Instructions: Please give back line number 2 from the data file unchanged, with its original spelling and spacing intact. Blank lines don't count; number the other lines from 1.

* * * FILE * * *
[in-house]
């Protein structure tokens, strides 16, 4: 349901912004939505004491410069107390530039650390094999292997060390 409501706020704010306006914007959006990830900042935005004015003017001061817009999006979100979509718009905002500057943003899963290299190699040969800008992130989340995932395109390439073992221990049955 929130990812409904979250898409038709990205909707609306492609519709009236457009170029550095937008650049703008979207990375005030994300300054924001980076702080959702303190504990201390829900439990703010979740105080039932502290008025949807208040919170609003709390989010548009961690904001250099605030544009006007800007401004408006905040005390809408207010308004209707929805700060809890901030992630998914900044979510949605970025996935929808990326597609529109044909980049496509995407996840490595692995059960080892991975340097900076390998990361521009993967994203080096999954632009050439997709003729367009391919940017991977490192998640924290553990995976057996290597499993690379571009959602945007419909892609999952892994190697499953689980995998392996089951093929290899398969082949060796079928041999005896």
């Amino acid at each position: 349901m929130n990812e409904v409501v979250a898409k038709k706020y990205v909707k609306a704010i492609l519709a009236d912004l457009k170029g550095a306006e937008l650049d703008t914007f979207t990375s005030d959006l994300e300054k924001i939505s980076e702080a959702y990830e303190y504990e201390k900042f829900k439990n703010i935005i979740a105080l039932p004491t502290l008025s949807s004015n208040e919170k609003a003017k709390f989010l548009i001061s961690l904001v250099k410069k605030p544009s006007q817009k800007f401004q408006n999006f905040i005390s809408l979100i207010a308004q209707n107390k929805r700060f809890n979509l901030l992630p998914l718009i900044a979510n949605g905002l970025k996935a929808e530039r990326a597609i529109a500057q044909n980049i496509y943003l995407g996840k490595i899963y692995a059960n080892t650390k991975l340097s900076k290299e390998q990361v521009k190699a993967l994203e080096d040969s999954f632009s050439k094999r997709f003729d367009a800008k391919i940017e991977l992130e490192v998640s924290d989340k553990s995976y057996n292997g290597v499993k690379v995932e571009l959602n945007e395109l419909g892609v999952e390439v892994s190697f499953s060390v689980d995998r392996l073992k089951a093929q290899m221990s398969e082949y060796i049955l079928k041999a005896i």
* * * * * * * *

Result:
């Protein structure tokens, strides 16, 4: 349901912004939505004491410069107390530039650390094999292997060390 409501706020704010306006914007959006990830900042935005004015003017001061817009999006979100979509718009905002500057943003899963290299190699040969800008992130989340995932395109390439073992221990049955 929130990812409904979250898409038709990205909707609306492609519709009236457009170029550095937008650049703008979207990375005030994300300054924001980076702080959702303190504990201390829900439990703010979740105080039932502290008025949807208040919170609003709390989010548009961690904001250099605030544009006007800007401004408006905040005390809408207010308004209707929805700060809890901030992630998914900044979510949605970025996935929808990326597609529109044909980049496509995407996840490595692995059960080892991975340097900076390998990361521009993967994203080096999954632009050439997709003729367009391919940017991977490192998640924290553990995976057996290597499993690379571009959602945007419909892609999952892994190697499953689980995998392996089951093929290899398969082949060796079928041999005896």